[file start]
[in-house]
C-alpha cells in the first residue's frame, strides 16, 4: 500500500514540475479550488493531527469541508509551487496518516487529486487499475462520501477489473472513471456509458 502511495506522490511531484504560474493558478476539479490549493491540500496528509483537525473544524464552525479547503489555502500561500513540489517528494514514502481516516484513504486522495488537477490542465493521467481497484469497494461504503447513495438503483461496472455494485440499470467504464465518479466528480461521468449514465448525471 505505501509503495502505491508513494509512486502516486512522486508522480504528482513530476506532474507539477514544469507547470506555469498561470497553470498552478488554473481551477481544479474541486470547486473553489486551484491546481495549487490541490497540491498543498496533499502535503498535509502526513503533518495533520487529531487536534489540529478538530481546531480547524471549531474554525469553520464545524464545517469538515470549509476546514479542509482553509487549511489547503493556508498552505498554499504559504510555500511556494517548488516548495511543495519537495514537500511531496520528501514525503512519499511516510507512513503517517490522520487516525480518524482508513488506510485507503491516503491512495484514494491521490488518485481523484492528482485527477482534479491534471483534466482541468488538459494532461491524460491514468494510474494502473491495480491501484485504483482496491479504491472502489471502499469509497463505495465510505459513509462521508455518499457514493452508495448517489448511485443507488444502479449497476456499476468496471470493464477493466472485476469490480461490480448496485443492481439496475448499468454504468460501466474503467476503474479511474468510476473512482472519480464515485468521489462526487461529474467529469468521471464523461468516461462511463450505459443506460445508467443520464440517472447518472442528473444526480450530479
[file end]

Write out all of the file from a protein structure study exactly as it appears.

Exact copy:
[in-house]
C-alpha cells in the first residue's frame, strides 16, 4: 500500500514540475479550488493531527469541508509551487496518516487529486487499475462520501477489473472513471456509458 502511495506522490511531484504560474493558478476539479490549493491540500496528509483537525473544524464552525479547503489555502500561500513540489517528494514514502481516516484513504486522495488537477490542465493521467481497484469497494461504503447513495438503483461496472455494485440499470467504464465518479466528480461521468449514465448525471 505505501509503495502505491508513494509512486502516486512522486508522480504528482513530476506532474507539477514544469507547470506555469498561470497553470498552478488554473481551477481544479474541486470547486473553489486551484491546481495549487490541490497540491498543498496533499502535503498535509502526513503533518495533520487529531487536534489540529478538530481546531480547524471549531474554525469553520464545524464545517469538515470549509476546514479542509482553509487549511489547503493556508498552505498554499504559504510555500511556494517548488516548495511543495519537495514537500511531496520528501514525503512519499511516510507512513503517517490522520487516525480518524482508513488506510485507503491516503491512495484514494491521490488518485481523484492528482485527477482534479491534471483534466482541468488538459494532461491524460491514468494510474494502473491495480491501484485504483482496491479504491472502489471502499469509497463505495465510505459513509462521508455518499457514493452508495448517489448511485443507488444502479449497476456499476468496471470493464477493466472485476469490480461490480448496485443492481439496475448499468454504468460501466474503467476503474479511474468510476473512482472519480464515485468521489462526487461529474467529469468521471464523461468516461462511463450505459443506460445508467443520464440517472447518472442528473444526480450530479